Should You Choose Your Family or Your Relationship? How to Resolve Family Issues Between Your Parents and Your Spouse
Let me start with a story about a good guy trying to do right by the people he loved… “Tony” came from a great family and was happily married. Tony loved his parents and his siblings; he loved his wife and his kids. He was a lucky guy. So it drove him nuts that whenever he and his wife spent time with his family, they ended up fighting the entire drive home—she didn’t like their comments about the kids or the gifts they gave or the unhealthy food. Whatever happened during the visit, his wife would find a way to be unhappy about it. Tony felt the pressure of what felt like family issues.
He remembers finally yelling at her, overcome with rage. “It’s so unfair— you actually make me dread spending time with them.”
He just wanted everyone to be happy. And more often than not, we’re just like Tony. We want the best for the people we love. So why does his dilemma seem so impossible to resolve?
The issue wasn’t that Tony didn’t love his parents or his wife enough. The issue wasn’t that his wife was unreasonable. The problem wasn’t even that his parents were at fault. The issue was that Tony wasn’t prioritizing his marriage over his relationship with his family, which in return, was causing the family issues.
I see the same conflict play out every week in my practice. Regardless of the specifics of a situation, I tell my patients that to resolve this conflict; we must remember two truths:
1. If we want to keep our marriage, our marriage must always come first.
2. We don’t owe our parents anything.
My patients can’t help but argue with me. They say, “But Dr. Dabney …
“ … my parents did so much for me. I don’t want to seem ungrateful.”
“ … my parents are getting older. They need my help.”
“ … I don’t want to be mean.”
“ … I don’t want them to think I don’t love them.”
“ … they’ll make me feel guilty.”
“ … it’s expected of me.”
“ … that’s just how things are in our family.”
“ … they don’t mean the things they say.”
“ … my wife just misinterprets everything.”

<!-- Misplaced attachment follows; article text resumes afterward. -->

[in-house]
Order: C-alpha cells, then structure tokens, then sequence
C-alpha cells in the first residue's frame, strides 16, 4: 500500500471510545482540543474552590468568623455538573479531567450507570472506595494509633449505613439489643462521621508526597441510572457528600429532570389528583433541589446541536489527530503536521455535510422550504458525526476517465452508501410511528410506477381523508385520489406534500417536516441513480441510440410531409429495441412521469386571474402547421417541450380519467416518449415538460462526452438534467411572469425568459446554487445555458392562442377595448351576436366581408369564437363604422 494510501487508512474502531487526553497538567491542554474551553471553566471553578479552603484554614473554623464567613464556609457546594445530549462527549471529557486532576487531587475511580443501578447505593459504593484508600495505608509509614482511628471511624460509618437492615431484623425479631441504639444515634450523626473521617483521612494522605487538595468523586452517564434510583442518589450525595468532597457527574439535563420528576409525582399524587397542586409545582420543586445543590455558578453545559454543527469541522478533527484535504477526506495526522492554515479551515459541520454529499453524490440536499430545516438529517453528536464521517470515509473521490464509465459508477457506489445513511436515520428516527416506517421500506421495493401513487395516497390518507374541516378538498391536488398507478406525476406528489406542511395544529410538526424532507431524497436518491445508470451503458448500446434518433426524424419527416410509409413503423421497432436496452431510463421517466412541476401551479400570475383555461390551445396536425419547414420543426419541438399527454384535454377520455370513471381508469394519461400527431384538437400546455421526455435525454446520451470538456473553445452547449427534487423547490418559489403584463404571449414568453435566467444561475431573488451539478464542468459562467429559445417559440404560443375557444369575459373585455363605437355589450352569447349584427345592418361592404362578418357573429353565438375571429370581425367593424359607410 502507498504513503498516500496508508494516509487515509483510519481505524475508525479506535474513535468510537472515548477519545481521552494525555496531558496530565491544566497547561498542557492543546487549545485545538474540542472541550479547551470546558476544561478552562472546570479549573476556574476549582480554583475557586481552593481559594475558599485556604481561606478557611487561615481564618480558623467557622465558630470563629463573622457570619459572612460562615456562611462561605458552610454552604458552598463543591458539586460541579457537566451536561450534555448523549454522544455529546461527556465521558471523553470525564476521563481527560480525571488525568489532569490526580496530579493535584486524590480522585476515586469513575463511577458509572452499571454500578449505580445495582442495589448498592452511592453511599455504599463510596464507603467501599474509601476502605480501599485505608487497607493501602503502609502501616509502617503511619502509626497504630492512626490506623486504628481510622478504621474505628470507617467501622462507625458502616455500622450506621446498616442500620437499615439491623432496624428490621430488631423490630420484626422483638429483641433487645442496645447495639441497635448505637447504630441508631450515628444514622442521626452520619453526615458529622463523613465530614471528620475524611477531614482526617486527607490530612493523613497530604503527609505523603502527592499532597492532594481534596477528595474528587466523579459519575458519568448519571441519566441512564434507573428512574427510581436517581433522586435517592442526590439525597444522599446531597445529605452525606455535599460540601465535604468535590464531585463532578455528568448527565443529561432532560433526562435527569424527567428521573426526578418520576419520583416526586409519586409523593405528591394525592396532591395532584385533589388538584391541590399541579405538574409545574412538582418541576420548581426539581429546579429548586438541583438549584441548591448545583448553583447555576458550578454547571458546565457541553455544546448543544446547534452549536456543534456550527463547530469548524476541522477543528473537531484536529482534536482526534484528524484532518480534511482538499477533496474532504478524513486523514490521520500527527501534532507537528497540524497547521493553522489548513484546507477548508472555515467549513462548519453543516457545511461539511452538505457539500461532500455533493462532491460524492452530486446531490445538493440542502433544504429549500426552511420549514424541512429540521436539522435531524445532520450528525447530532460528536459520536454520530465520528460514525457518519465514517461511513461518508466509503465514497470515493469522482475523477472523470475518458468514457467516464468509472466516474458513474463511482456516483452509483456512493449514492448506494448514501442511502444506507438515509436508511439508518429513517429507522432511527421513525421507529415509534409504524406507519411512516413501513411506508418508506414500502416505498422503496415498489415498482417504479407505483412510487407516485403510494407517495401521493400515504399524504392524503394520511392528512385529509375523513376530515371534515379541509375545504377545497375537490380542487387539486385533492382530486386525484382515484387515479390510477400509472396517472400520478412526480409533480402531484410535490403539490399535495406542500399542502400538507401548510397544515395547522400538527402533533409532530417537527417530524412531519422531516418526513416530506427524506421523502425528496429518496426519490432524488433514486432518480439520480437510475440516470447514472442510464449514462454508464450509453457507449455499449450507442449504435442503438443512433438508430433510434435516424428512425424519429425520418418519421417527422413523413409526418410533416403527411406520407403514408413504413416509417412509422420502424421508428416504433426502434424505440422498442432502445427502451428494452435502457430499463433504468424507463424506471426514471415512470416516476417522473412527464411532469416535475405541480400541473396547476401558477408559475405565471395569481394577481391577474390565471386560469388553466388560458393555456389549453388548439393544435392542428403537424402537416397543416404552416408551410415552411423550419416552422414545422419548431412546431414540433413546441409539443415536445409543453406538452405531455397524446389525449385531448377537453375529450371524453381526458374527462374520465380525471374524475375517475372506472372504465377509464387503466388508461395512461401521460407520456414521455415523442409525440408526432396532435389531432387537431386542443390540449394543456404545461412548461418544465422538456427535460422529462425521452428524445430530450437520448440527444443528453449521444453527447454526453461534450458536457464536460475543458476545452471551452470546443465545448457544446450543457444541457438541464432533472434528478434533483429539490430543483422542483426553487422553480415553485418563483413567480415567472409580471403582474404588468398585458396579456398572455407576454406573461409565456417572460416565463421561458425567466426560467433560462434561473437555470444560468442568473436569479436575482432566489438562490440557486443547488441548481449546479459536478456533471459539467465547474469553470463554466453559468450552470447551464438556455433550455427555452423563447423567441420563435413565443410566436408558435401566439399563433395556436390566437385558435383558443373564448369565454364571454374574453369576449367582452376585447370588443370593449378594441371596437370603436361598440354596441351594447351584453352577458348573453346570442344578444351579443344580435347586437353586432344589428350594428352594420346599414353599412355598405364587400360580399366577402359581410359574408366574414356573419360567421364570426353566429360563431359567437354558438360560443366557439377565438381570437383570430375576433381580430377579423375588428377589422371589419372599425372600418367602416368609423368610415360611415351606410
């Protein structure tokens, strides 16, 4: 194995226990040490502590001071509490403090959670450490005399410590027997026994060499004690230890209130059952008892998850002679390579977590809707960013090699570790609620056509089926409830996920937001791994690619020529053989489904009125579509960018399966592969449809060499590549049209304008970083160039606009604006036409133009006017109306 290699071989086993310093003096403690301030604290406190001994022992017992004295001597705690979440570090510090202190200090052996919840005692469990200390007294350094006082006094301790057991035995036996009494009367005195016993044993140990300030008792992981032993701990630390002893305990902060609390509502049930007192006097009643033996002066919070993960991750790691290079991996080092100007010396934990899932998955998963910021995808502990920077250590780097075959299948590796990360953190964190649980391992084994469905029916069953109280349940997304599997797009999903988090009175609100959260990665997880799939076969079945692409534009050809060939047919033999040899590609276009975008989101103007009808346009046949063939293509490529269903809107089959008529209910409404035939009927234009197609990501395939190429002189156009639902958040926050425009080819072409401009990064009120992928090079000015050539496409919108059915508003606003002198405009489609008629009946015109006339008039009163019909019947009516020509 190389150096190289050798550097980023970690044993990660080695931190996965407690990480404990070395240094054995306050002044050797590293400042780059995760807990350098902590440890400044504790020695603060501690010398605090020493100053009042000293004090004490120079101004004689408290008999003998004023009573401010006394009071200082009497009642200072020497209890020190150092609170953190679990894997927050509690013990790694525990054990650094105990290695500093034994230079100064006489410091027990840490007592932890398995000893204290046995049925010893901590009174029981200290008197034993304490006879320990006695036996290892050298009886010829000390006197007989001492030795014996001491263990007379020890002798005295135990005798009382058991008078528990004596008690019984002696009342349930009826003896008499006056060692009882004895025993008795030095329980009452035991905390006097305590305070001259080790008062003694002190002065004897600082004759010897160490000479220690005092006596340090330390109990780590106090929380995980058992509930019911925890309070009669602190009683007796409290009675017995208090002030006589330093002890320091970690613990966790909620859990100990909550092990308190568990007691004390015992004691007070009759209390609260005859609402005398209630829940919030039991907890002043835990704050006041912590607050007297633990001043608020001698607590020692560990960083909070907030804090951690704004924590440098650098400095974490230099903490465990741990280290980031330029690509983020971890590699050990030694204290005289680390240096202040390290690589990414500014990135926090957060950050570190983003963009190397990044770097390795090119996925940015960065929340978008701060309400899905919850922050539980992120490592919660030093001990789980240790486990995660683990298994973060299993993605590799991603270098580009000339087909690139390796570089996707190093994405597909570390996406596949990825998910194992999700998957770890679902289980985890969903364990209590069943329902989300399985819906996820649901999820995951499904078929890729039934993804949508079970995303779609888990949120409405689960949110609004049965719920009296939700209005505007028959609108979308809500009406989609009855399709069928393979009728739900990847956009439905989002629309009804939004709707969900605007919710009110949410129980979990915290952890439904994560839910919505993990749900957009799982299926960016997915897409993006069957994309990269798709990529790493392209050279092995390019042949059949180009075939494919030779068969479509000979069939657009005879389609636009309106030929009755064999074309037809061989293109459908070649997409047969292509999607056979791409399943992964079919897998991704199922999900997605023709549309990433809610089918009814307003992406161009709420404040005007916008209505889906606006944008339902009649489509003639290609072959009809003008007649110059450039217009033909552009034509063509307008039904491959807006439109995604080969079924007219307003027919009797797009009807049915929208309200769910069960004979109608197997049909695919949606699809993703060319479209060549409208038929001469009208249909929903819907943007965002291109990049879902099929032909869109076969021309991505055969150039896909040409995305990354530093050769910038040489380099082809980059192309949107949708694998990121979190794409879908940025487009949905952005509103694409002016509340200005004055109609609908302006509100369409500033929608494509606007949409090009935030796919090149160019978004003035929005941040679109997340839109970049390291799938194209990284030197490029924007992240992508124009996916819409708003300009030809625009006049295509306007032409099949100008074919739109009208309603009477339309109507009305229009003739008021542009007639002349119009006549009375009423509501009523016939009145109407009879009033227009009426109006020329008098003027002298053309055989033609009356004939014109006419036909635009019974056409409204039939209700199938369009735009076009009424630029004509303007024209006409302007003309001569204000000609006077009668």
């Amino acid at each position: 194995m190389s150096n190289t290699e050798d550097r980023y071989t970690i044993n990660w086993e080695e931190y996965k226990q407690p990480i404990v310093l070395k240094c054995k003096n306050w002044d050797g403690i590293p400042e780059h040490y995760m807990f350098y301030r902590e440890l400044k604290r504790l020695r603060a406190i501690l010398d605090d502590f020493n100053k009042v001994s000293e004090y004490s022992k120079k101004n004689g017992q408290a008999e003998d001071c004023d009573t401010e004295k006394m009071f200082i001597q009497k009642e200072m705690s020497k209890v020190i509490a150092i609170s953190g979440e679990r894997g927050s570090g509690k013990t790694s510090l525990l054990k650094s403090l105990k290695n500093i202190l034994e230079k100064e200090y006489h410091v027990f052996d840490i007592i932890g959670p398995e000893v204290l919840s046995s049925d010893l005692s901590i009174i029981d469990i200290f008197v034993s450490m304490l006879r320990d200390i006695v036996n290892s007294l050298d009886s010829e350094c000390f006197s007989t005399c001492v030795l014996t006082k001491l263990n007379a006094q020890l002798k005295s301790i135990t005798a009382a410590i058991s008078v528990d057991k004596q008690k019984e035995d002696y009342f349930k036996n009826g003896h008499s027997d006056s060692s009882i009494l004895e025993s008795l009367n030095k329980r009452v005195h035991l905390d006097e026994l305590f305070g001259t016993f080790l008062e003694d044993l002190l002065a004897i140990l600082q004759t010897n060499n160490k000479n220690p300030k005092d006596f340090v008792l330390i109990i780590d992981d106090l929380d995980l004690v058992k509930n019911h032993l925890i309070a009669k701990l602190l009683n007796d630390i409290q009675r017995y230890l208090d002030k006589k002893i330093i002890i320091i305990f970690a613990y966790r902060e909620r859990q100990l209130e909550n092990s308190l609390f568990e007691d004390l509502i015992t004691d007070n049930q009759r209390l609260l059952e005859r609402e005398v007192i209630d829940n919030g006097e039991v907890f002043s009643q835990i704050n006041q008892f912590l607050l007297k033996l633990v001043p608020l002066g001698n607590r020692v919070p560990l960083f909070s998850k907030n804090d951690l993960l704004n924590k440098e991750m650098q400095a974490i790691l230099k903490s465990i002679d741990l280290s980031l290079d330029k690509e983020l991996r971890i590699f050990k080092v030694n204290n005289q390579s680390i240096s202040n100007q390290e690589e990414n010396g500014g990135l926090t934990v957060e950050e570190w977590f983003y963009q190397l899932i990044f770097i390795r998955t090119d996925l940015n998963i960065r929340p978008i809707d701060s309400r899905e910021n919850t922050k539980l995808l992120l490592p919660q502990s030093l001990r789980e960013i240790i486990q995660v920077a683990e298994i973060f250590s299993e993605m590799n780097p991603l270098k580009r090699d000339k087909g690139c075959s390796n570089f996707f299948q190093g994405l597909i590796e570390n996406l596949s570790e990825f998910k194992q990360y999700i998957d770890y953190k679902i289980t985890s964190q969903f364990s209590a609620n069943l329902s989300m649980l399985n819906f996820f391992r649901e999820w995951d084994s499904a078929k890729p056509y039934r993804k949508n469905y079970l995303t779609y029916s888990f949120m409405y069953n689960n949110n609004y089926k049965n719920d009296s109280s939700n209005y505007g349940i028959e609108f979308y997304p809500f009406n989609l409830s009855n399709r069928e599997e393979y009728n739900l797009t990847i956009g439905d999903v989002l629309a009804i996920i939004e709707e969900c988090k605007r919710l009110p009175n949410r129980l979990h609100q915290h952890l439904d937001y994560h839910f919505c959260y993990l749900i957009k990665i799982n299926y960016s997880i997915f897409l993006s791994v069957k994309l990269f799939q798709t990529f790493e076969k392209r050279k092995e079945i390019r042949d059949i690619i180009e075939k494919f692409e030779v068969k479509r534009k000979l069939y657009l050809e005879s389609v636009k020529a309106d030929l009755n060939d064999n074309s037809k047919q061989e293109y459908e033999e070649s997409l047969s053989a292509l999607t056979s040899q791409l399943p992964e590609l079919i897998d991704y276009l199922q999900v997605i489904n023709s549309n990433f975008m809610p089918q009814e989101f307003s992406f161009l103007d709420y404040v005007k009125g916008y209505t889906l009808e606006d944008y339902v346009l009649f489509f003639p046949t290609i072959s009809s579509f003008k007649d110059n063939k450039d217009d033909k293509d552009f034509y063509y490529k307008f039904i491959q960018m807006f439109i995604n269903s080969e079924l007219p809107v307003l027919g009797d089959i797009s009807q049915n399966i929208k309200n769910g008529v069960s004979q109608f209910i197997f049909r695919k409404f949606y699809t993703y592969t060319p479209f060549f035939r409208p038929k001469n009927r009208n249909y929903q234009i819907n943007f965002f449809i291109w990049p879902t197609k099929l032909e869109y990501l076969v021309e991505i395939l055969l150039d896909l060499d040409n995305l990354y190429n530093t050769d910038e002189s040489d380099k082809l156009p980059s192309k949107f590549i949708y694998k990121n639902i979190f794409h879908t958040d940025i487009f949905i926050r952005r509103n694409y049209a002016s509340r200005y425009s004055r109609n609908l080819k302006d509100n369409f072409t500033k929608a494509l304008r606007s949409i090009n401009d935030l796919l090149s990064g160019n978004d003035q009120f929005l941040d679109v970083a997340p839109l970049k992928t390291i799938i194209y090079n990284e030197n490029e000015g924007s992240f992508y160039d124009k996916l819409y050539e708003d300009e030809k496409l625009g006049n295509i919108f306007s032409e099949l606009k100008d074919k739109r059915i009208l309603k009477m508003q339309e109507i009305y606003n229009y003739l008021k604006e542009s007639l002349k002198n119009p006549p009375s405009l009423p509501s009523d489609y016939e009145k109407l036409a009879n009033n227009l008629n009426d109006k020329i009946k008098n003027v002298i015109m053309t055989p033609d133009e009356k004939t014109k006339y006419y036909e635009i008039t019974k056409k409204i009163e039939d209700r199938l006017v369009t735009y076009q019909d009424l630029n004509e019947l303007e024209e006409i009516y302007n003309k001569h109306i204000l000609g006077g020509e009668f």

“ … she just needs to suck it up.”
Yes, there may be some truth to all of these statements. But let’s go back to the fundamentals. We can’t be everywhere at once. It’s not possible to make everyone happy. We can’t live according to the rules of the past and expect to thrive in the present. We can’t have one foot in our childhood and one foot in our marriage. This will set us up for family issues. We have to prioritize, and that may mean stepping into an uncomfortable zone with our family for the good of our marriage.
As difficult as it may be to accept, we do not owe our parents anything. For better or worse, they did their job. Period.
When we elect to have children, we—the adults—take on the responsibility for their care and safe-keeping. It is not, however, a tit-for-tat agreement between parent and child. How can it be? The child is given no choice of parents, no choice of where or how they’re raised. Parents assume the responsibility for bringing a child into adulthood, but the deal ends there. However, we choose to act with our parents once we’re adults is just that: a choice.
We did, however, make significant promises to our spouse. We promised intimacy and faithfulness, and longevity by saying, “This is it. I’m yours.” We made a choice. Therefore, when we don’t put him or her first, we are effectively saying, “I don’t love you as much as I love my family.” And that’s being unfaithful, pure and simple.
That’s what happened in Tony’s marriage. His wife hated how his parents and siblings felt free to share their opinions about their kids and their parenting. Even more, she was deeply hurt by Tony’s refusal to stand up and stop it. One day she told him, “It’s as if you care more about not wanting to upset your family than you care about how their comments make us feel.”
Tony was a good guy. He didn’t want to be mean or seem ungrateful. Tony didn’t want his wife to hurt. He didn’t want to pick a fight with his parents. Yet ultimately, he didn’t want to lose his marriage.
Tony had to face up to his family, adult to adult, which he did, eventually. It wasn’t comfortable. He didn’t enjoy it. But the fights with his wife stopped— and that felt infinitely better for both of them.
Want to learn more?
Call now for your free, 15-minute consultation with a member of Dr. Dabney’s team. Geography is never a problem, and your access to one of the nation’s top relationship experts is unparalleled. 757-340-8800.